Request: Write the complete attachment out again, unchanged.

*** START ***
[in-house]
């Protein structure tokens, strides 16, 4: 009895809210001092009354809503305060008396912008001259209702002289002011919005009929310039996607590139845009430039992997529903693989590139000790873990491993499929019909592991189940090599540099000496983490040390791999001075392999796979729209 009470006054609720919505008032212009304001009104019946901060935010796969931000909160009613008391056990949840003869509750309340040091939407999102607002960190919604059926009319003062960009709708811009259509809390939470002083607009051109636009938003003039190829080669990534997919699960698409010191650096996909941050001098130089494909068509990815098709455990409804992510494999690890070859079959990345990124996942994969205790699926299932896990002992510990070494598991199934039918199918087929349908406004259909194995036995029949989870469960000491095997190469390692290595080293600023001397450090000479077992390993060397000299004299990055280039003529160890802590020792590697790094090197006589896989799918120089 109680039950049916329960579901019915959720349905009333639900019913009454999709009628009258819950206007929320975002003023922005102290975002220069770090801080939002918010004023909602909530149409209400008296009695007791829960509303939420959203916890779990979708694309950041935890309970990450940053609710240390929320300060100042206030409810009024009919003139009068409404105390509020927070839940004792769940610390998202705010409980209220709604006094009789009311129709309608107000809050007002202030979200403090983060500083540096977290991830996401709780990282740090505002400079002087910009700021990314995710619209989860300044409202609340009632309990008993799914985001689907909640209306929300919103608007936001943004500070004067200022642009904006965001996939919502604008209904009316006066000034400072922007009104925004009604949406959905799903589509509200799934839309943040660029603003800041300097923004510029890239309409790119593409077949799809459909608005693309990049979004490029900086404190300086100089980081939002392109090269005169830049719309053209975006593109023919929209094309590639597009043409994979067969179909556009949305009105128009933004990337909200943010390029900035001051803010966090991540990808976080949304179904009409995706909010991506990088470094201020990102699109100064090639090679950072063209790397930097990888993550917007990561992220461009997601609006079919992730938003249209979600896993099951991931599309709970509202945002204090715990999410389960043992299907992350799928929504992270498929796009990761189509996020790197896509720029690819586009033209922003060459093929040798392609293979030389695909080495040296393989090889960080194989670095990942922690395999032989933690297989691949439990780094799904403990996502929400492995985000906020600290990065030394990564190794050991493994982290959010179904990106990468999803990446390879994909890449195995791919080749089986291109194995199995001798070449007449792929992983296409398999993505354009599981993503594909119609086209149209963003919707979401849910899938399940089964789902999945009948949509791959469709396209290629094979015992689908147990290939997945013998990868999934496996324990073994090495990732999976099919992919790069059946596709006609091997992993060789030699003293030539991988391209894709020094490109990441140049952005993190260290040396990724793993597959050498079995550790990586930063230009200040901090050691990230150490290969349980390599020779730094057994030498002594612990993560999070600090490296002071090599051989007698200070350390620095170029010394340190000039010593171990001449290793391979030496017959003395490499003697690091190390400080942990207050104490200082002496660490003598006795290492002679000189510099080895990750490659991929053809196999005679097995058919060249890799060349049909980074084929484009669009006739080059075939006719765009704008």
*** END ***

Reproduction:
[in-house]
């Protein structure tokens, strides 16, 4: 009895809210001092009354809503305060008396912008001259209702002289002011919005009929310039996607590139845009430039992997529903693989590139000790873990491993499929019909592991189940090599540099000496983490040390791999001075392999796979729209 009470006054609720919505008032212009304001009104019946901060935010796969931000909160009613008391056990949840003869509750309340040091939407999102607002960190919604059926009319003062960009709708811009259509809390939470002083607009051109636009938003003039190829080669990534997919699960698409010191650096996909941050001098130089494909068509990815098709455990409804992510494999690890070859079959990345990124996942994969205790699926299932896990002992510990070494598991199934039918199918087929349908406004259909194995036995029949989870469960000491095997190469390692290595080293600023001397450090000479077992390993060397000299004299990055280039003529160890802590020792590697790094090197006589896989799918120089 109680039950049916329960579901019915959720349905009333639900019913009454999709009628009258819950206007929320975002003023922005102290975002220069770090801080939002918010004023909602909530149409209400008296009695007791829960509303939420959203916890779990979708694309950041935890309970990450940053609710240390929320300060100042206030409810009024009919003139009068409404105390509020927070839940004792769940610390998202705010409980209220709604006094009789009311129709309608107000809050007002202030979200403090983060500083540096977290991830996401709780990282740090505002400079002087910009700021990314995710619209989860300044409202609340009632309990008993799914985001689907909640209306929300919103608007936001943004500070004067200022642009904006965001996939919502604008209904009316006066000034400072922007009104925004009604949406959905799903589509509200799934839309943040660029603003800041300097923004510029890239309409790119593409077949799809459909608005693309990049979004490029900086404190300086100089980081939002392109090269005169830049719309053209975006593109023919929209094309590639597009043409994979067969179909556009949305009105128009933004990337909200943010390029900035001051803010966090991540990808976080949304179904009409995706909010991506990088470094201020990102699109100064090639090679950072063209790397930097990888993550917007990561992220461009997601609006079919992730938003249209979600896993099951991931599309709970509202945002204090715990999410389960043992299907992350799928929504992270498929796009990761189509996020790197896509720029690819586009033209922003060459093929040798392609293979030389695909080495040296393989090889960080194989670095990942922690395999032989933690297989691949439990780094799904403990996502929400492995985000906020600290990065030394990564190794050991493994982290959010179904990106990468999803990446390879994909890449195995791919080749089986291109194995199995001798070449007449792929992983296409398999993505354009599981993503594909119609086209149209963003919707979401849910899938399940089964789902999945009948949509791959469709396209290629094979015992689908147990290939997945013998990868999934496996324990073994090495990732999976099919992919790069059946596709006609091997992993060789030699003293030539991988391209894709020094490109990441140049952005993190260290040396990724793993597959050498079995550790990586930063230009200040901090050691990230150490290969349980390599020779730094057994030498002594612990993560999070600090490296002071090599051989007698200070350390620095170029010394340190000039010593171990001449290793391979030496017959003395490499003697690091190390400080942990207050104490200082002496660490003598006795290492002679000189510099080895990750490659991929053809196999005679097995058919060249890799060349049909980074084929484009669009006739080059075939006719765009704008």